Our First Hurricane Forecast for 2021 – it’s time to get ready!
The CAC in Sarasota, Florida is issuing our first Hurricane Forecast for 2021.
Before getting to this year’s outlook, a brief review of the record 2020 hurricane season is in order.
2020 – a Year to Remember
Last year 30 tropical storms lit up the tropics and made 2020 the year with the most tropical storms in recorded history. For the 5th year in a row there was a Category 5 Hurricane, Iota. A spectacular Sentinel-2 satellite image of Iota’s pinhole eye is shown below.
There were also three Category 4s. Both Laura and Eta were Category 4 storms during their life cycle, with Laura striking the Gulf coast with 150 mph winds and Eta downgraded to a Category 1 storm as it passed just off the west coast of Florida before moving inland. Nevertheless, Eta caused historic flooding on Florida’s Longboat Key.
In total, 12 tropical storms made landfall in the U.S., with one hitting southeast Canada with rare hurricane force winds. There were 13 hurricanes, more than twice the normal yearly total.
Had it not been for early season thick Sahara dust blown to North America from the expanding Sahara Desert, the season could have been even worse. Dust acts as a reflector of solar radiation and results in slightly cooler sea surface temperatures (SSTs), thereby keeping tropical storms weaker than they would have been without the dust. The dust is also suspended in air that is very dry and that also inhibits tropical storm development.
A record ten storms went though explosive development cycles. These systems were able to spin up in record time making the 2020 hurricanes much more dangerous than normal!
The spaghetti tracks of all 2020 storms are shown below.
Factors Impacting Hurricane Development for 2021
There are three factors I look at to gauge hurricane development for a particular season.
Sea Surface Temperatures (SSTs) in the Atlantic and the Caribbean – Warmer than normal SSTs serve as rocket fuel for tropical storm formation and hurricane development.
The presence of either La Niña or El Niño in the Pacific – When SSTs in the North Pacific are below normal (a La Niña event), the jet stream moves north and weakens, and wind shear in the Gulf of Mexico and Atlantic is usually less than normal. Low wind shear allows hurricanes to more easily grow and maintain their circulation pattern.
The amount and frequency of Sahara Dust outbreaks – The Saharan dust is embedded in dry desert air and dry air entrained into a tropical storm keeps it from expanding and intensifying. SSTs under dust clouds tend to be cooler too, which also impedes hurricane development.
Normally there are 12 tropical storms in an average year, 6 of them become hurricanes and 3 become major hurricanes (Category 3, 4 or 5.)
Early Indications are for a Very Active 2021 Hurricane Season
SSTs are well above normal over the Gulf of Mexico and Atlantic, while SSTs in the Caribbean are near normal.
Notice the above normal and extremely warm areas off the NE coast of America, in the Gulf of Mexico where the Loop Current is strong and warm and in a large swatch of the Atlantic between 20° and 40° N. The tropical Atlantic is near normal.
The oscillating El Niño/La Niña pattern is now in its La Niña phase. The models forecasting these phenomena are predicting either weak La Niña or neutral conditions during peak hurricane season from August though October.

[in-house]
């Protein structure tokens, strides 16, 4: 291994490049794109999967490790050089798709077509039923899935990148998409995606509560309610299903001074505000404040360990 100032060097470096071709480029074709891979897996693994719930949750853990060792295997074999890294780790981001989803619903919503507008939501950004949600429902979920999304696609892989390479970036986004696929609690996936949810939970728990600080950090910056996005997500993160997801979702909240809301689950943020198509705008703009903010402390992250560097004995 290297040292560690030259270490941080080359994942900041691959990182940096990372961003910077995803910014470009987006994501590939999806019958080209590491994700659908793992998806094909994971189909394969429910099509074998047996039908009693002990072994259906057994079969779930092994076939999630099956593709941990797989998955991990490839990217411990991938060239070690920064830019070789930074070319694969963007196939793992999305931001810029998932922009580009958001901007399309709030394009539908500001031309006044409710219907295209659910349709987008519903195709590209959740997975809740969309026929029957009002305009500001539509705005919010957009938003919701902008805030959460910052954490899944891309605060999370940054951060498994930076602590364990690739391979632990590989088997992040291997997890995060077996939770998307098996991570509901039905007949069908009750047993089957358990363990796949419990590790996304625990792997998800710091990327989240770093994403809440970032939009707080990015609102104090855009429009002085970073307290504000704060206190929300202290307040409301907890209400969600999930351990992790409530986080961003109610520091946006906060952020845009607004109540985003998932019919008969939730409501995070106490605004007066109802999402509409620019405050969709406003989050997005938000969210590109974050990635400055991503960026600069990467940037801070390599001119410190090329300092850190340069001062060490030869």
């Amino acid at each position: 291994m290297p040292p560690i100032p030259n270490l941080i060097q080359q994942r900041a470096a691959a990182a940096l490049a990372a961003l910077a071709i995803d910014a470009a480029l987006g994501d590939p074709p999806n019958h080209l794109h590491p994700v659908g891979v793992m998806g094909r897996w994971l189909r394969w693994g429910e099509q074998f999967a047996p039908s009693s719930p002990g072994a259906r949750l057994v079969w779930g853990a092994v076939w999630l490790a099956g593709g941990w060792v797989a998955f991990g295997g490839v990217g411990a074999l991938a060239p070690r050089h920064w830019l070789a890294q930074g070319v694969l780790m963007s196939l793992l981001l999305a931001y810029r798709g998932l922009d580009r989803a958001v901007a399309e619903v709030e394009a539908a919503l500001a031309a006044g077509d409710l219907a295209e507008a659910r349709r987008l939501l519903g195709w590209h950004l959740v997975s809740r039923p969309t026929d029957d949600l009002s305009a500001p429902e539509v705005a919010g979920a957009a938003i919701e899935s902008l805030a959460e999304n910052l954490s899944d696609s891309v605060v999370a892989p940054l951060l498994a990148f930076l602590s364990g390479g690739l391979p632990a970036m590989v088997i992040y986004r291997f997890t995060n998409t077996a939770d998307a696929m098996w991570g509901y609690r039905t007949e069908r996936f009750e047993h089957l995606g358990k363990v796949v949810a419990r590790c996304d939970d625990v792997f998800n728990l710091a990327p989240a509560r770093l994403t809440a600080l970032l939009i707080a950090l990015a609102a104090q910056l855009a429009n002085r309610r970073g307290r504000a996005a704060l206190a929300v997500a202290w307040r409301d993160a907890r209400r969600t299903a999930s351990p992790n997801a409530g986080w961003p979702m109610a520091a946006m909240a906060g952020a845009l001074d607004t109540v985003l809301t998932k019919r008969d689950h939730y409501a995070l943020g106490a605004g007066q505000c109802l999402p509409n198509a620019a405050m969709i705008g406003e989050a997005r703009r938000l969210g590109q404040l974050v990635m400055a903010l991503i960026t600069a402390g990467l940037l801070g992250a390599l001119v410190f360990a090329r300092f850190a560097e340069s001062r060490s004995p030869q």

The result is that wind shear in the Atlantic and in the Gulf of Mexico will likely be lower than normal. When this happens, hurricanes are usually more frequent and more intense.
Finally, Sahara Dust, in my view, will be less significant in the overall hurricane season this year. Last year was a very active dust season and another as intense is not likely.
With all factors positive for hurricanes formation in 2021, let’s move on to the early forecast. By the way, this forecast will be updated twice. Once on June 15th and again on August 15th in order to provide the best possible outlooks as the season develops.
2021 CAC Hurricane Forecast
The CAC is predicting a very active season with 20 named storms.
Of the 20 storms, 10 should be hurricanes.
Five Major Hurricanes, Category 3-5 are forecast. Three are normal.
Because the waters are so warm in the Gulf and along the entire Atlantic seaboard the probability of a hurricane striking the US coastlines are higher than average. This is true for both the east and the west coast of Florida including the Florida panhandle.
A storm moving up the east coast will find favorable water temperatures all the way to Canada! There is no escaping hurricanes in a climate warmed world!
Because of the high temperature Loop Current in the Gulf an early season hurricane impacting the west coast of Florida cannot be ruled out. Climatologically early season storms form in the Yucatan area and move into the eastern Gulf.
The greatest threat for Florida’s west coast will come in October when the worst storms often form and the climatology favors hits from storms forming in the Yucatan area. This doesn’t mean a hurricane force storm will not visit Florida earlier.
With hurricanes becoming more erratic due to slower jet stream steering currents aloft caused by differential warming that is twice as high in the arctic as it is in the tropics, hurricanes can stall for long periods and move in ways we are not used to seeing.
Sarasota’s Sunshine Coast has avoided many storms because of the way Florida tilts from NW to SE. That tilt usually means the Florida Panhandle gets storms that we miss. It may not be so true this year and in future years!
Summing up this hurricane season forecast by the CAC, expect an active year with a higher than normal chance for our area experiencing hurricanes and tropical storms. Given the favorable conditions setting up the hurricane season, now is the time to prepare and think though your own hurricane plan.
Where will you go? What will you need? Now is the time to get prepared!